With the rapid development of nanotechnologies, there is an increasing risk that workers may be exposed to engineered nanomaterials. As part of the responsible development of nanotechnologies it is important that the health of workers is protected by appropriate risk management strategies. Part of a cohesive strategy for the overall identification and management of potential risks from nanomaterials, is health surveillance of workers. It is crucial that health surveillance be proportionate, focused and most importantly is of value and to achieve this requires a multi-disciplinary approach.
Health surveillance as part of an overall risk management strategy
Numerous organisations have proposed that health surveillance should be considered as part of an overall approach to managing risks from nanomaterials, including the International Organization for Standardization (ISO). In their guidelines for occupational risk management applied to engineered nanomaterials, suggested that, given current uncertainties relating to the hazards of nanomaterials, a prudent approach would be to collect at least some limited information about the materials being used and the duration of use (ISO 2012). Such information will help to build up a profile of potential exposures which could be important if any health effects are observed at a later date.
A road map for health surveillance
In a recent paper Riediker et al. (2012) proposed a road map towards a globally harmonised approach for occupational health surveillance and epidemiological studies for workers in the nanomaterial industry. The roadmap was articulated around three key areas: exposure, health and framework conditions for risk management, and study design. The authors emphasised the need for harmonisation of methods for the conduct of occupational health studies, in order to improve risk management strategies and to evaluate the efficiency of protective measures, as well as harmonization and systematisation of exposure data recording. They also suggested the creation of exposure registries with worker health monitoring.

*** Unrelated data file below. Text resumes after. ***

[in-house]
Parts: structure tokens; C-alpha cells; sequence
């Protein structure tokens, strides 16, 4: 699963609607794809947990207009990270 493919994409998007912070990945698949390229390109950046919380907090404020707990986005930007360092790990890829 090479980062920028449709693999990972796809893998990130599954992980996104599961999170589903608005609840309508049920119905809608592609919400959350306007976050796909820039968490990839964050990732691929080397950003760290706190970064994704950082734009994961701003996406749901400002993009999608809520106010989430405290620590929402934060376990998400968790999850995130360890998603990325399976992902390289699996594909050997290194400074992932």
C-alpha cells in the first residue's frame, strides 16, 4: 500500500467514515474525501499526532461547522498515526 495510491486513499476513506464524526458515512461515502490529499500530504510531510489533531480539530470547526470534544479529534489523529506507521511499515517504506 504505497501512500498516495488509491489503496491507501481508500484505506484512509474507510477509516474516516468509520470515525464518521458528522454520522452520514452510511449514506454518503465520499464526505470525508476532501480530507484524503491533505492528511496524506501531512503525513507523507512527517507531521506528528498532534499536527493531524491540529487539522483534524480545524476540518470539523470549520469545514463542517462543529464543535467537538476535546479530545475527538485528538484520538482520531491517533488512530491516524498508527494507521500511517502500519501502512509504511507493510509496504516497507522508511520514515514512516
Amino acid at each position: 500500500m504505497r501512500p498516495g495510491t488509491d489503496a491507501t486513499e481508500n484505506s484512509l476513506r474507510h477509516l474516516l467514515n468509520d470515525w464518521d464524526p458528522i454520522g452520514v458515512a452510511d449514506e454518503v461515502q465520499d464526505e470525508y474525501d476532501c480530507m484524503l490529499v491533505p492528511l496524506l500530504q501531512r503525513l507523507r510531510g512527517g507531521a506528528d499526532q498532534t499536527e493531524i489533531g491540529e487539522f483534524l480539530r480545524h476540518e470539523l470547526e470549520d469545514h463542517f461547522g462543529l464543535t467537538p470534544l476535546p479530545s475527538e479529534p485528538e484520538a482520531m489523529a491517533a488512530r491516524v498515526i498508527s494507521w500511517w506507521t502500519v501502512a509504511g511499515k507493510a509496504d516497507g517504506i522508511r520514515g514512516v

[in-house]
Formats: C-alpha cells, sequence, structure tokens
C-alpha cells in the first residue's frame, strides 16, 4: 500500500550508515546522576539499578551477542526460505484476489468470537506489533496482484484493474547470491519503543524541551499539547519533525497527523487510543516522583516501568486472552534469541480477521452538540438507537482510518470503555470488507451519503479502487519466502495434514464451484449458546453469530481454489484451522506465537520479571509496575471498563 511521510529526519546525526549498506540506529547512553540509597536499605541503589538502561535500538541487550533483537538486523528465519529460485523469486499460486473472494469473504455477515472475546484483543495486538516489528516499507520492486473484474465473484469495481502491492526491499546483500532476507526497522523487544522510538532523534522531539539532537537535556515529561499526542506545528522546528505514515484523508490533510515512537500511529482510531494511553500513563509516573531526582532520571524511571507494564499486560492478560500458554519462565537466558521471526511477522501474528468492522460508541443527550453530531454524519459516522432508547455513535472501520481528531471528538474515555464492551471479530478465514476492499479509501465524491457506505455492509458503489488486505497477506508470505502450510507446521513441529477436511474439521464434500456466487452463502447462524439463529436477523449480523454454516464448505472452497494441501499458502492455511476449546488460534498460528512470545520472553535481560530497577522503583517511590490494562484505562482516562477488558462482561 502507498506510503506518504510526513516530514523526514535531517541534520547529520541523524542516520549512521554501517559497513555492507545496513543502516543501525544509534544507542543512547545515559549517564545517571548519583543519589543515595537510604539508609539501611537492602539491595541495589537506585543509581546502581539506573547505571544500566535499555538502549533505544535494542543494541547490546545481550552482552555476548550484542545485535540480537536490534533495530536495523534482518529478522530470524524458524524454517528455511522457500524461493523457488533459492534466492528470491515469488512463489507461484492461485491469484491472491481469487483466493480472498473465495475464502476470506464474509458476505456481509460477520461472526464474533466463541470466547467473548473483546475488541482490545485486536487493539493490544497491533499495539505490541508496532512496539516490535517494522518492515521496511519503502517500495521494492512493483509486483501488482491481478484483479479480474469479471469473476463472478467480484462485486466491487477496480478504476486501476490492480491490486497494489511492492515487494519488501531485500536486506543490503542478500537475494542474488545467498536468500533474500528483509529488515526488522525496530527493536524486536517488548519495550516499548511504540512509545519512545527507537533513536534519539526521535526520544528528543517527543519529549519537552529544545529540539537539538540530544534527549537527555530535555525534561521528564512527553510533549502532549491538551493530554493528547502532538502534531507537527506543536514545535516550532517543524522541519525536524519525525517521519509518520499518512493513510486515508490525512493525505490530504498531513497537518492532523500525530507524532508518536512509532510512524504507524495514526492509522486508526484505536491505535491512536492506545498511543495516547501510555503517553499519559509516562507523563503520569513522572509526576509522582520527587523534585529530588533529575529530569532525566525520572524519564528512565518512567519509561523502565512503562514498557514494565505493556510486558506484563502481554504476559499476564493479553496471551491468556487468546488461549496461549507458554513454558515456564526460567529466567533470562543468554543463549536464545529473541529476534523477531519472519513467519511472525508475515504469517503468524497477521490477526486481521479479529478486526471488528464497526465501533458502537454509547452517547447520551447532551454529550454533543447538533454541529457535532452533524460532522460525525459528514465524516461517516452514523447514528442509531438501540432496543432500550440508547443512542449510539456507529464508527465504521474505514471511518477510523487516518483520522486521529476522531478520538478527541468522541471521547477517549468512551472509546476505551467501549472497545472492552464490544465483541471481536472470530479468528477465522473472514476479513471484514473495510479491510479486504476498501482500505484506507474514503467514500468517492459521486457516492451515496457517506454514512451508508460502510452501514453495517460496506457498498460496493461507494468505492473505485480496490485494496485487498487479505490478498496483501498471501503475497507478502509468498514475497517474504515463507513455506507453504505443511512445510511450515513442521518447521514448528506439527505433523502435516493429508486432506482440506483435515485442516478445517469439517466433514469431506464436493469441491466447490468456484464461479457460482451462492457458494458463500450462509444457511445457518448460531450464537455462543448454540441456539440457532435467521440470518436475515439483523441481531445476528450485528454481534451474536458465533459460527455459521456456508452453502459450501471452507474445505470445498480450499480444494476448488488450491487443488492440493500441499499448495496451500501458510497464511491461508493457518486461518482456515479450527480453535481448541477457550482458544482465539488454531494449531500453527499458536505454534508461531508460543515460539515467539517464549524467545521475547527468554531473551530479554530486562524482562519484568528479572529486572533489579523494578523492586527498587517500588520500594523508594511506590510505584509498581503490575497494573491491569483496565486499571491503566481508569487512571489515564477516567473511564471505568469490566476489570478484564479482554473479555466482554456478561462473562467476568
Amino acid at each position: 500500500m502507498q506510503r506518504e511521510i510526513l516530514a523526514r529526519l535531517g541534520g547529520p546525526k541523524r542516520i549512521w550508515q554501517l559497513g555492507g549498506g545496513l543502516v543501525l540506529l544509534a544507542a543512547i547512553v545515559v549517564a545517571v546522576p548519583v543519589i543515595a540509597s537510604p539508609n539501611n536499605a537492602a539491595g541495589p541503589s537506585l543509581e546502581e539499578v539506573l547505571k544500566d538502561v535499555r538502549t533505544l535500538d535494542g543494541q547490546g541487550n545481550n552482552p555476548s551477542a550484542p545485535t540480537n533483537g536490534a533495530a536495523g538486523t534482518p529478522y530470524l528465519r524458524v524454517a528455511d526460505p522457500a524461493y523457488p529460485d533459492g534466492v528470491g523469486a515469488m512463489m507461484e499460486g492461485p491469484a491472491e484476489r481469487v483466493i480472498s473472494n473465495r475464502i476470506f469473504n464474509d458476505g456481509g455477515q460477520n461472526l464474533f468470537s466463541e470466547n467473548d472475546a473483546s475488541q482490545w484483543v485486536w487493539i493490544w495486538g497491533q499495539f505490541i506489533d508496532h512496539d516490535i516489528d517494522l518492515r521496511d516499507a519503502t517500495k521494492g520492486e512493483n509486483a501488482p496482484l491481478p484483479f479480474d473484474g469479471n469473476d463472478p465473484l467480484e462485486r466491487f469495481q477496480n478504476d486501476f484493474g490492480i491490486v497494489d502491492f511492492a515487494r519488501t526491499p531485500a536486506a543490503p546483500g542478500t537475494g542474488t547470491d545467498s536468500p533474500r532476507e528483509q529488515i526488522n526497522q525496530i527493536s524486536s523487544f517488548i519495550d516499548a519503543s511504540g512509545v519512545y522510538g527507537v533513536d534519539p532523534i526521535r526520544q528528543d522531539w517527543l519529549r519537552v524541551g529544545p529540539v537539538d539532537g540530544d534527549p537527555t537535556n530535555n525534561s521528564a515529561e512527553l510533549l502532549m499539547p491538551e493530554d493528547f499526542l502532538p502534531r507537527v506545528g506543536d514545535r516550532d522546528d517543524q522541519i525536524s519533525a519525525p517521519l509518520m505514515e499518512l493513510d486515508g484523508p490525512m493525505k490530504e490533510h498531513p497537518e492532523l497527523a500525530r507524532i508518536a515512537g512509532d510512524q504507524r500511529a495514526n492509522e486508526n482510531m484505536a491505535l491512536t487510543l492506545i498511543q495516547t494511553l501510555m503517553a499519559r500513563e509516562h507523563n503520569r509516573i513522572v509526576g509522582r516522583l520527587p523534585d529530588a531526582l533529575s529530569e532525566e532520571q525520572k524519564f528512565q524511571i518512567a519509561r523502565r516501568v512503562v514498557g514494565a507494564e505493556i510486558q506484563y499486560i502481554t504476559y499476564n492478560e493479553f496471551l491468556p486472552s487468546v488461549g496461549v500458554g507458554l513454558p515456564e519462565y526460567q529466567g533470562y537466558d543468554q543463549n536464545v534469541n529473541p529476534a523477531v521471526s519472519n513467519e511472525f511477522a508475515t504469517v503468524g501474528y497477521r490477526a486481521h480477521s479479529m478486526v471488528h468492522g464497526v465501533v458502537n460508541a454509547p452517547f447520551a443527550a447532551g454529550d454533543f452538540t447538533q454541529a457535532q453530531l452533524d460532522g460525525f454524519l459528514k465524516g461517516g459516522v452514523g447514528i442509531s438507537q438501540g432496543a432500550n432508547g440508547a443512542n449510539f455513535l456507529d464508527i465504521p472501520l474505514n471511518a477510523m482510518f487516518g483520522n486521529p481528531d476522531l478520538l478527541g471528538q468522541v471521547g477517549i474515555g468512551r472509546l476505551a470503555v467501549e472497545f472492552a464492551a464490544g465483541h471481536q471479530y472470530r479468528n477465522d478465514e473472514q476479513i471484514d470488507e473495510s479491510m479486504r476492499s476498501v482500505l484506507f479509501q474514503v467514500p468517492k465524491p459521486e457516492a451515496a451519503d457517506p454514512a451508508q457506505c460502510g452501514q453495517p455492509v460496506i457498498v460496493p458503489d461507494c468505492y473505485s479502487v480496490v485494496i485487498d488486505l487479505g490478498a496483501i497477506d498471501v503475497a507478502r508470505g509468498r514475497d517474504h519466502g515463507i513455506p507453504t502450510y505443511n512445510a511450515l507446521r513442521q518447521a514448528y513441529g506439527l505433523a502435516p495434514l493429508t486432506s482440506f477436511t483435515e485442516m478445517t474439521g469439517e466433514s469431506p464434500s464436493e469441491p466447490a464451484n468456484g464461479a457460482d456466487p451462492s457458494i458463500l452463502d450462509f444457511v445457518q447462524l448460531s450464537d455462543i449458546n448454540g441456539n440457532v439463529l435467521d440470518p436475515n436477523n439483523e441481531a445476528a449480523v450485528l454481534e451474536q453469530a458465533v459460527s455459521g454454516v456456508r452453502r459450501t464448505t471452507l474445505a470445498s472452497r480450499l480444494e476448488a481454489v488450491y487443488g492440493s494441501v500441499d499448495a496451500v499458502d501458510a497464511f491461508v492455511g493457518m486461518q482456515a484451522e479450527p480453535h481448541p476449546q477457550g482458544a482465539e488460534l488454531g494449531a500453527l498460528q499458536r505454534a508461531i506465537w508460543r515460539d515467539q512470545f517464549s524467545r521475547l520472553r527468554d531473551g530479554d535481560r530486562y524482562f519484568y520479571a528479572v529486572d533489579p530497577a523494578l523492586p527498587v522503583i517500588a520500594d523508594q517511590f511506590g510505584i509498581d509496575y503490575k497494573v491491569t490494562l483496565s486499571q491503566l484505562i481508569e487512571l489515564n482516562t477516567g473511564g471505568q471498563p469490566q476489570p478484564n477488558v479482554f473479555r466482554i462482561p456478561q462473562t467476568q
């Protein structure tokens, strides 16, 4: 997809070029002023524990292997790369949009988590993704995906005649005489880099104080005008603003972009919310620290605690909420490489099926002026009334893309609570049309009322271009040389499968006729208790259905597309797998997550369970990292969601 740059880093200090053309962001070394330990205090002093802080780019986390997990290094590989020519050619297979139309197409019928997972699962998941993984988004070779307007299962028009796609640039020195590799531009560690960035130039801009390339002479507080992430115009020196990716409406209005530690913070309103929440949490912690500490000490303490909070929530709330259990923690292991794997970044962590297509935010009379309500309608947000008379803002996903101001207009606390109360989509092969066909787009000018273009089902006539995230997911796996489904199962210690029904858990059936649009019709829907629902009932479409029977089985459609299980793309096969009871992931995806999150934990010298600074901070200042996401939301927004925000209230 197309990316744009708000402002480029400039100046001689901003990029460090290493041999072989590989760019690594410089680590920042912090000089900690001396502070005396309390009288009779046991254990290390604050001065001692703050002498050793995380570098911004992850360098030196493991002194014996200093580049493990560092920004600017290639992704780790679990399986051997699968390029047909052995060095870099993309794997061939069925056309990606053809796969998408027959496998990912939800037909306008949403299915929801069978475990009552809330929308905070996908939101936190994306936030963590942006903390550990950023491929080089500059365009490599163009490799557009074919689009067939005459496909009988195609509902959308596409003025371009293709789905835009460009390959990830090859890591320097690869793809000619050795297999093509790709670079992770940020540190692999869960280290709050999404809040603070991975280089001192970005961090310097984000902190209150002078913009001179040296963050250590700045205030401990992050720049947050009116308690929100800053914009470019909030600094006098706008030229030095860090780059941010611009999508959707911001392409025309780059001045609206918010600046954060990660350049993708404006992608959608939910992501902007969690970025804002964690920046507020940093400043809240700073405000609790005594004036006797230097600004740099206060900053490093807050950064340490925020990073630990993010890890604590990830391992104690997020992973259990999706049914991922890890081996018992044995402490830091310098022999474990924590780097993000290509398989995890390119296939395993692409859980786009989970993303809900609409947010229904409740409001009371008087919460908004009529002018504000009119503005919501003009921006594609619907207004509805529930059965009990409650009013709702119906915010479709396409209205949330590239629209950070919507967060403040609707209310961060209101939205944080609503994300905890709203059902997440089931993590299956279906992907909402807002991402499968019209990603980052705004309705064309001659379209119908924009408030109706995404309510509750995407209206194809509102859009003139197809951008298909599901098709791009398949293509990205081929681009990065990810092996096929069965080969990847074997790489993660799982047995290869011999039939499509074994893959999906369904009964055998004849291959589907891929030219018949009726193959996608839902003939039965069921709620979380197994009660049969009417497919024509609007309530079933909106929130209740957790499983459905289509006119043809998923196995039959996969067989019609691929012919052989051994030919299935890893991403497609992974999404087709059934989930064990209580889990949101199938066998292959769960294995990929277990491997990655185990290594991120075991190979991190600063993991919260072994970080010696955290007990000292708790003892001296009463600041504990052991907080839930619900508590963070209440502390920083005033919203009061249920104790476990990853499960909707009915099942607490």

Bio-monitoring of workers
Efficient health monitoring for workers exposed to nanomaterials requires choosing sound biomarkers of exposure and/or effects. Bergamaschi et al. (2012) provided a review on the state of the art of biomarkers related to exposure to nanomaterials. In order to fulfil their preventive roles, biomarkers should be indicators of early biological changes prior to health alterations (on the pathway to disease) and that these biological changes should be reversible once the exposure is eliminated. This approach was laid out in a roadmap for biomarker research starting with ‘exploratory biomarkers’ derived from experimental studies (in vitro/ in vivo) determining possible heath response to exposures. Such exploratory biomarkers could be further validated, becoming so called ‘candidate biomarkers’, based their link to health effects through established controlled clinical studies culminating in ‘validated biomarkers’ whereby epidemiological studies demonstrate the link to disease.